In this sense the map and synapse concept of connection between parts becomes a central concept in an aesthetic researchthat has at its core the fecundity of the world; systems which, in their transience and fleetingness produce energies andmiracles, such as the exact trajectories of a butterfly's wings in their four movements and the power of the flight – as inthe Monarch butterfly in its journey from Canada to Mexico – reproduced on the tips of pins: 

“Maps of territories, trajectories of insects, pins, thorns… leaves with cuts that accentuate the skeleton of their complex structure and lead back again to the weavings or connections of the mind, like the synapses of thought or underground railway systems, physical and virtual places where we spend our everyday life. Wafer-thin, transparent sheets of paper that tell of the slenderness and precariousness of the links, how hard it is to keep our balance and the risk of breaking that we run every day” (Elisabetta Di Maggio). 

Although there certainly is a decorative element in the installations of Di Maggio, a lightness linked to the materials used and the symbolic universes of reference – the embroidery of time and the spinning of the Parcae – what fascinates me most is their philosophical depth, their finely subversive value. In a country given over to the superfluous, run through with clamorous bangs and useless doings and doers, the last twenty years of research of this extraordinary artist have been given over to the silence of the mystery of bodies; to their elegance. Working and silently resisting amidst the crowd of sometimes deafening details that run through reality, accepted without wasting any more time, with courage and iron discipline. This is the paradoxical element that builds a precise pattern of resistance in the production of Elisabetta Di Maggio – an eccentric gesture that becomes ethical and political, precisely because it goes beyond a centre and a capital idea, an idea of history. There is neither Res Gestae nor Historia Rerum Gestarum in these extremely fragile and yet tenacious sequences which – point by point, cut by cut – run through our recent years; each person, living and dead, finds his or her peace in these markings, and his or her shelter from the many hurts of the all-engulfing arrogance of all possible acts of violence, as in the great Italian poetic tradition:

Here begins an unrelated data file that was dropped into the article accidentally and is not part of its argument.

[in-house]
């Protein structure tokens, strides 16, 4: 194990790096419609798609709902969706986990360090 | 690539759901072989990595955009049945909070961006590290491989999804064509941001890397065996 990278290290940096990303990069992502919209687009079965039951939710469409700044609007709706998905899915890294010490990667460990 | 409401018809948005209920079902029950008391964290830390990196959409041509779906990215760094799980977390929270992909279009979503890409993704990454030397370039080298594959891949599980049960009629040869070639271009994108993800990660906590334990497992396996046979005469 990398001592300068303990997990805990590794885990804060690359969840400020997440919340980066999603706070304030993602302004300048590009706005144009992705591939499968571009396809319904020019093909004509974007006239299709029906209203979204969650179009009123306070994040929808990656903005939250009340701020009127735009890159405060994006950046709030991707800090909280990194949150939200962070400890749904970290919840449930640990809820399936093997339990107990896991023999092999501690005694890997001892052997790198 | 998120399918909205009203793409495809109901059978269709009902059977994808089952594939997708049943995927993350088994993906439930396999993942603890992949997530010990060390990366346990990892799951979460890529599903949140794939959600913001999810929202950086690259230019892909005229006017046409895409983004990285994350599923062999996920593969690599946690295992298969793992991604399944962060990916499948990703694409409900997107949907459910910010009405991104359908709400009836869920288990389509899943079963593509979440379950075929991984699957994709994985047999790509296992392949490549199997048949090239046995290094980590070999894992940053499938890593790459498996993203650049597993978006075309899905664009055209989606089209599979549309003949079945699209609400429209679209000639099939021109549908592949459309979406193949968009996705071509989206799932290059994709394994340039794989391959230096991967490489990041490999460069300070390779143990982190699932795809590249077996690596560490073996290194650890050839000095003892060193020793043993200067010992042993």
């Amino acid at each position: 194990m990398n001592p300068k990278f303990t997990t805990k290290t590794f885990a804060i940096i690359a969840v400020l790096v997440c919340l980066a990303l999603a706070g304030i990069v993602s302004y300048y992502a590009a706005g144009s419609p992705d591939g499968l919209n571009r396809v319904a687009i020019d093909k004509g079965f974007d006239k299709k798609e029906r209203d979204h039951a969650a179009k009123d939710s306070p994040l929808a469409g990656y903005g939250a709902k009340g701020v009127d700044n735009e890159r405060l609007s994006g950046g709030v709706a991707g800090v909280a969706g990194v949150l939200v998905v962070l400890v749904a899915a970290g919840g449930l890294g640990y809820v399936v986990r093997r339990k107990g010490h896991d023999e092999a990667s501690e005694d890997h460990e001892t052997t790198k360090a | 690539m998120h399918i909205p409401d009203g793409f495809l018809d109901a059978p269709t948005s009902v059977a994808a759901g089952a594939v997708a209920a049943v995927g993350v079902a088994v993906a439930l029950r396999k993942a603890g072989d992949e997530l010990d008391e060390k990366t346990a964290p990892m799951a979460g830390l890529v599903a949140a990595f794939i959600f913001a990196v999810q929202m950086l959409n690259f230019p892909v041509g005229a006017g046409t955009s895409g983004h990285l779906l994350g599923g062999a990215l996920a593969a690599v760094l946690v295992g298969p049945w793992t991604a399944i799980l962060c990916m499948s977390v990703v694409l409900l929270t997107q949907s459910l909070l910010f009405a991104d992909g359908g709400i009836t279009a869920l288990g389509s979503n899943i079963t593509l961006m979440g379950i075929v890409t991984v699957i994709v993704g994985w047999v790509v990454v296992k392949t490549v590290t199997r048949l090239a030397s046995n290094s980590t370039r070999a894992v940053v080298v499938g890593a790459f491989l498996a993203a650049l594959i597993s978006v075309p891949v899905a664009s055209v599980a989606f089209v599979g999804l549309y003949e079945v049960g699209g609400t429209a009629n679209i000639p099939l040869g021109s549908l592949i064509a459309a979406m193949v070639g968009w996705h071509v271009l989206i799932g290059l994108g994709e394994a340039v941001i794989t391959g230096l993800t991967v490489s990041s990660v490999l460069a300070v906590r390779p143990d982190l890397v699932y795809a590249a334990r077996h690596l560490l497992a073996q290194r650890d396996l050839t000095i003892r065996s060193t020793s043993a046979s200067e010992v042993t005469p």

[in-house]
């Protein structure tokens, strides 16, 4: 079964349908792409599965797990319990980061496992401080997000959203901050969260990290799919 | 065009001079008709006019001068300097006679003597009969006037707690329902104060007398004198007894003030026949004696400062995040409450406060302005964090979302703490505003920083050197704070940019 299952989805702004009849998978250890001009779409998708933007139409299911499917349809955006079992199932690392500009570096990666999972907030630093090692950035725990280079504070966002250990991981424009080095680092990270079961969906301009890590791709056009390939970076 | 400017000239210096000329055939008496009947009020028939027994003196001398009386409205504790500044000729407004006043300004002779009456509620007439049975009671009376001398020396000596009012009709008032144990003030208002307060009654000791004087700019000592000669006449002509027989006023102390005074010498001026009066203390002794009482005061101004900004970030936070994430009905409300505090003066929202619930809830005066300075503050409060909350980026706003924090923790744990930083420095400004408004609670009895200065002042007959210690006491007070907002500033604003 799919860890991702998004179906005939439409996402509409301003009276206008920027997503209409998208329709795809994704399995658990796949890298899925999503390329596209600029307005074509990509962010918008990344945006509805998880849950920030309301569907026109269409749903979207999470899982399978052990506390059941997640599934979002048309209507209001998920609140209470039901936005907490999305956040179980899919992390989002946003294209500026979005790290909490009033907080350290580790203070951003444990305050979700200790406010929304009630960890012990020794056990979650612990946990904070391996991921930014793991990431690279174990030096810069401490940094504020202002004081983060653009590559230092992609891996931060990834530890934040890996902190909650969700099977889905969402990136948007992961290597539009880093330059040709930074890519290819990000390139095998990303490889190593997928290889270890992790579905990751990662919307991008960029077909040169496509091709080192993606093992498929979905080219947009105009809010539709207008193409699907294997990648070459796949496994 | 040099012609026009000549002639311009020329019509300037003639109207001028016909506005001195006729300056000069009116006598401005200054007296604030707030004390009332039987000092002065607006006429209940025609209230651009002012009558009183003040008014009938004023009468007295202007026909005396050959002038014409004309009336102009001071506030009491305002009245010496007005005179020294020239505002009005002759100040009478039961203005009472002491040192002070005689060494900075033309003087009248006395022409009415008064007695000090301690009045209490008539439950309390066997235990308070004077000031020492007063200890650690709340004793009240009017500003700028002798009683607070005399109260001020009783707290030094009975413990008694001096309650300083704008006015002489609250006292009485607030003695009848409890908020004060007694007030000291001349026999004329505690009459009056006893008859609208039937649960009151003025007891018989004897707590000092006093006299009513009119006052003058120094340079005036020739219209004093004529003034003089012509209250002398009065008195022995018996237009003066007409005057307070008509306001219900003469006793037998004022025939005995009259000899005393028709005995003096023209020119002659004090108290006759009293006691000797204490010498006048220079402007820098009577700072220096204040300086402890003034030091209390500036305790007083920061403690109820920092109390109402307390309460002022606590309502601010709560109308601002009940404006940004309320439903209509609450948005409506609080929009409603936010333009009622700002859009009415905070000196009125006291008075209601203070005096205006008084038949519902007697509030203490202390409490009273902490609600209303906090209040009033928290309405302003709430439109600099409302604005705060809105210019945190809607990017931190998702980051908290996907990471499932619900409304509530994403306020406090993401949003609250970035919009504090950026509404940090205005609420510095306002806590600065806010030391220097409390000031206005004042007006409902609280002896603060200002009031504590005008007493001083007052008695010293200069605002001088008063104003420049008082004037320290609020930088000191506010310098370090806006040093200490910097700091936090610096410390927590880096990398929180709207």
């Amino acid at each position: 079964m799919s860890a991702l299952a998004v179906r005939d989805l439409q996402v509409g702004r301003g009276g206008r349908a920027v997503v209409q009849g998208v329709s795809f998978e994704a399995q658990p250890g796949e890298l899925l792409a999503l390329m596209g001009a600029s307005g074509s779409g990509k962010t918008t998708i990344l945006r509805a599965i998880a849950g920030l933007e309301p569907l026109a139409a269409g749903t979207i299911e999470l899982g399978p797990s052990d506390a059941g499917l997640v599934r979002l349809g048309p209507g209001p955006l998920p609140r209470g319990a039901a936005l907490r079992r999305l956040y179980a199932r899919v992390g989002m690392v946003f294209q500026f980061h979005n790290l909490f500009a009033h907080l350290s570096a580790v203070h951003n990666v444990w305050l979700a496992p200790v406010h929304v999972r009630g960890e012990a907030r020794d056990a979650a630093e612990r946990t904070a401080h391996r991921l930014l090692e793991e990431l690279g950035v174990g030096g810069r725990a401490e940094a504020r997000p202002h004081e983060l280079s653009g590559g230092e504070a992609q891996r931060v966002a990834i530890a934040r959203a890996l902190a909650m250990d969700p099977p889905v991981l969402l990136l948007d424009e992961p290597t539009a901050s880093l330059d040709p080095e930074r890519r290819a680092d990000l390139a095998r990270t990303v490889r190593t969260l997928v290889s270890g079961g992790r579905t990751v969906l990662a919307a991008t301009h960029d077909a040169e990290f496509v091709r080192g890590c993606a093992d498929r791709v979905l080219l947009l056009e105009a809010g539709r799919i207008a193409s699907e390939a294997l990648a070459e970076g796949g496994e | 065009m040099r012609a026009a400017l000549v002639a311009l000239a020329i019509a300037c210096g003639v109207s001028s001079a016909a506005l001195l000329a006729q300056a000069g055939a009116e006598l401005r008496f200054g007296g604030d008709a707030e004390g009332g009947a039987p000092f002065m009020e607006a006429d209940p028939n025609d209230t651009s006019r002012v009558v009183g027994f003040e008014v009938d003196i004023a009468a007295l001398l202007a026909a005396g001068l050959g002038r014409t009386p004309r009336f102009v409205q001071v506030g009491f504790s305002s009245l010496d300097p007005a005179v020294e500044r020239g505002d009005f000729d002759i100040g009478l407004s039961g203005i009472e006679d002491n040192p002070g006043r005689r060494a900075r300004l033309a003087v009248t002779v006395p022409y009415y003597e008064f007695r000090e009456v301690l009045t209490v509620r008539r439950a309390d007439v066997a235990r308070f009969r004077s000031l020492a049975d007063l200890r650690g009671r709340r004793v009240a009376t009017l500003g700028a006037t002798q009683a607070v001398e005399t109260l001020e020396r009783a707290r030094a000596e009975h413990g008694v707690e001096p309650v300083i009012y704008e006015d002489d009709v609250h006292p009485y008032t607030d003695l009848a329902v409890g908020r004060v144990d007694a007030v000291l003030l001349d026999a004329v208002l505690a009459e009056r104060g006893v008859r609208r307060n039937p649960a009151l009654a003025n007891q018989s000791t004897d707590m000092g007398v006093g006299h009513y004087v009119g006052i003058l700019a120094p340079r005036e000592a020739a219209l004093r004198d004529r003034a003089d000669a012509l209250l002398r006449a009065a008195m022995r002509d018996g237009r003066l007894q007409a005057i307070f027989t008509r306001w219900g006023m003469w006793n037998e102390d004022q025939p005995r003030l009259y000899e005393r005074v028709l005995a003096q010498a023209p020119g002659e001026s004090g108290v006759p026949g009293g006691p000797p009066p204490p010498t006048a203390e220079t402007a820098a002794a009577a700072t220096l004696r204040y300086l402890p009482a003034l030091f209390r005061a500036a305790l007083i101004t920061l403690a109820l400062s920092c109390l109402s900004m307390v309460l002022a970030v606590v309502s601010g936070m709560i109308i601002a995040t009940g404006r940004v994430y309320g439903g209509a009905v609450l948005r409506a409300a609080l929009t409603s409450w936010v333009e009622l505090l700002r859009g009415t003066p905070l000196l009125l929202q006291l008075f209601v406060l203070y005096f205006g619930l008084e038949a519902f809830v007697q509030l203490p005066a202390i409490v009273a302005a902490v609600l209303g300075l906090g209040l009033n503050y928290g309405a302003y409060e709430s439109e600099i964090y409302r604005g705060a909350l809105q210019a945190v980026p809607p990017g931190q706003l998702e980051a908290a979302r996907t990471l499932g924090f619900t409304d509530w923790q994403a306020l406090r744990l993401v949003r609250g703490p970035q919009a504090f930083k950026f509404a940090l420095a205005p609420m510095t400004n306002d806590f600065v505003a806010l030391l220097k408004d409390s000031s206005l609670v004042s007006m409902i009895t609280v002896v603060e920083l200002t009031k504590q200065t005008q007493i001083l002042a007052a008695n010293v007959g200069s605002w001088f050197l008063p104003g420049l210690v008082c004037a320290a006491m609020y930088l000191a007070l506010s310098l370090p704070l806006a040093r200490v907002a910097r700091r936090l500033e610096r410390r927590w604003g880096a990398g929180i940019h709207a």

'Regnum coelorum' suffereth violence
From fervent love, and from that living hope
That overcometh the Divine volition;

Not in the guise that man o'ercometh man,
But conquers it because it will be conquered,
And conquered conquers by benignity. (Dante, Paradiso, XX, 94-99) 

Visual art, music and poetry take paths perhaps as yet closed to science; goodness exists, and it is beauty, presence andpatience of desires. The work of Elisabetta Di Maggio runs through an aesthetic and philosophical tension that may be referable to the (great) wisdom of women, but which also takes the form of refraction, echo, rainbow, alterations of most traditional elements of genre, post-genre, trans-genre – for continuously being unborn.